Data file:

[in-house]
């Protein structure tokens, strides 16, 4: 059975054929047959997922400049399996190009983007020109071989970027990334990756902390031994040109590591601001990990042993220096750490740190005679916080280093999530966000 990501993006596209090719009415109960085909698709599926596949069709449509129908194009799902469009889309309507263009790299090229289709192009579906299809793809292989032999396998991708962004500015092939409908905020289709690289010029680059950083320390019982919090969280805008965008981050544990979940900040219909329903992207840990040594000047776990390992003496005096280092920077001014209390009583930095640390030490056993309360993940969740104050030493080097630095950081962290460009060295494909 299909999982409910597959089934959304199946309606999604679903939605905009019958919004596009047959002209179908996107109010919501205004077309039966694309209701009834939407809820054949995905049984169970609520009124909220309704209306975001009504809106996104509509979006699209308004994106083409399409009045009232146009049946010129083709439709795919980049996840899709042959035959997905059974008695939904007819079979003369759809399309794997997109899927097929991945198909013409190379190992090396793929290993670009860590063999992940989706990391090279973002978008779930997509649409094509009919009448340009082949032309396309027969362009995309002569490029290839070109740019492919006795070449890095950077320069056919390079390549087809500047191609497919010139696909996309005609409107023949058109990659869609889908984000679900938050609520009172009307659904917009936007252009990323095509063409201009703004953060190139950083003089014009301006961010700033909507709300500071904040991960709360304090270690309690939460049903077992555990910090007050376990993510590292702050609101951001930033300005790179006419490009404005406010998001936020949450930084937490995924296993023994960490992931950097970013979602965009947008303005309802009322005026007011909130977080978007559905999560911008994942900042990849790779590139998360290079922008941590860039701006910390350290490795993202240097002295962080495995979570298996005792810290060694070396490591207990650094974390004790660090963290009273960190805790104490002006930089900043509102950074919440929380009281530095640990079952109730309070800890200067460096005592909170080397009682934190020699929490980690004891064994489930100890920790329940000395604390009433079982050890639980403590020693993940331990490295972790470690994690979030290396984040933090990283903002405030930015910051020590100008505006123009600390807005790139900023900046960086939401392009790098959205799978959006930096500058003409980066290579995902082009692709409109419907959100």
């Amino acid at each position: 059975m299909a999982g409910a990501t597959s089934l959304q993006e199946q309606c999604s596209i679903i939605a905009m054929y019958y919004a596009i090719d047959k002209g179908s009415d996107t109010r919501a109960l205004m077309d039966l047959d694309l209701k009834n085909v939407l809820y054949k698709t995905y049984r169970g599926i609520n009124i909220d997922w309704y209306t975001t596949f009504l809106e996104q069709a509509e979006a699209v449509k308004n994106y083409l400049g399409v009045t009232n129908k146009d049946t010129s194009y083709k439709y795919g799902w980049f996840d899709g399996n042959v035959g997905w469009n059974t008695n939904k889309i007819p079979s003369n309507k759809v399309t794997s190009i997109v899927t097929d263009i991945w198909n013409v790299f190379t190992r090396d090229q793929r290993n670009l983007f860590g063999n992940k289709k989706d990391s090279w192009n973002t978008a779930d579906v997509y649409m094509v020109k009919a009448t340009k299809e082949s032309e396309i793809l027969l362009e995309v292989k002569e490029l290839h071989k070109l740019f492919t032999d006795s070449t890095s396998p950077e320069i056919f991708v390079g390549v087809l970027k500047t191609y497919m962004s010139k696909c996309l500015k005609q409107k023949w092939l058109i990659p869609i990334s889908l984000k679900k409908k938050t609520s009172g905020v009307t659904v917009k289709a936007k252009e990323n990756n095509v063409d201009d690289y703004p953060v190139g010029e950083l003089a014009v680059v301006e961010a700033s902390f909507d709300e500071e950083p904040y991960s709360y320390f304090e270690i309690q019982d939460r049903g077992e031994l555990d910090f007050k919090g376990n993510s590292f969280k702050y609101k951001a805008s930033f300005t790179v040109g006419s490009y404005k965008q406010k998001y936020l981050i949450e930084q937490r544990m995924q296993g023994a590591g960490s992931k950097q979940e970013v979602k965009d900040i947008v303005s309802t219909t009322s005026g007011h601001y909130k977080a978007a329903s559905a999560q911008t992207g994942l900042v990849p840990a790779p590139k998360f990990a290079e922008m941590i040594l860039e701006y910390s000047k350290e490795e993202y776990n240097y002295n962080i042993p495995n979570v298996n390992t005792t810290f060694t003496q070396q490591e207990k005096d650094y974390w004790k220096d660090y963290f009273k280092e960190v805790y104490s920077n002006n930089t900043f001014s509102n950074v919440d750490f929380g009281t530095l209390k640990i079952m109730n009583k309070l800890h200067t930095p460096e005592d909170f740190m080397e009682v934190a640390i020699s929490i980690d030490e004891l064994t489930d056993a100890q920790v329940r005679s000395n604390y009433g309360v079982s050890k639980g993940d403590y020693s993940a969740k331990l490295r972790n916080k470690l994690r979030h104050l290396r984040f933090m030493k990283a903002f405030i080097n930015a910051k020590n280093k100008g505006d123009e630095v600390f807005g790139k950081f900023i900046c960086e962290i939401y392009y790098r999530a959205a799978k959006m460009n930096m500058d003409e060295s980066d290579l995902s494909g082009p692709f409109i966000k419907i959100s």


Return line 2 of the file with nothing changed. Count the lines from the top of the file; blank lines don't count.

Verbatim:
């Protein structure tokens, strides 16, 4: 059975054929047959997922400049399996190009983007020109071989970027990334990756902390031994040109590591601001990990042993220096750490740190005679916080280093999530966000 990501993006596209090719009415109960085909698709599926596949069709449509129908194009799902469009889309309507263009790299090229289709192009579906299809793809292989032999396998991708962004500015092939409908905020289709690289010029680059950083320390019982919090969280805008965008981050544990979940900040219909329903992207840990040594000047776990390992003496005096280092920077001014209390009583930095640390030490056993309360993940969740104050030493080097630095950081962290460009060295494909 299909999982409910597959089934959304199946309606999604679903939605905009019958919004596009047959002209179908996107109010919501205004077309039966694309209701009834939407809820054949995905049984169970609520009124909220309704209306975001009504809106996104509509979006699209308004994106083409399409009045009232146009049946010129083709439709795919980049996840899709042959035959997905059974008695939904007819079979003369759809399309794997997109899927097929991945198909013409190379190992090396793929290993670009860590063999992940989706990391090279973002978008779930997509649409094509009919009448340009082949032309396309027969362009995309002569490029290839070109740019492919006795070449890095950077320069056919390079390549087809500047191609497919010139696909996309005609409107023949058109990659869609889908984000679900938050609520009172009307659904917009936007252009990323095509063409201009703004953060190139950083003089014009301006961010700033909507709300500071904040991960709360304090270690309690939460049903077992555990910090007050376990993510590292702050609101951001930033300005790179006419490009404005406010998001936020949450930084937490995924296993023994960490992931950097970013979602965009947008303005309802009322005026007011909130977080978007559905999560911008994942900042990849790779590139998360290079922008941590860039701006910390350290490795993202240097002295962080495995979570298996005792810290060694070396490591207990650094974390004790660090963290009273960190805790104490002006930089900043509102950074919440929380009281530095640990079952109730309070800890200067460096005592909170080397009682934190020699929490980690004891064994489930100890920790329940000395604390009433079982050890639980403590020693993940331990490295972790470690994690979030290396984040933090990283903002405030930015910051020590100008505006123009600390807005790139900023900046960086939401392009790098959205799978959006930096500058003409980066290579995902082009692709409109419907959100």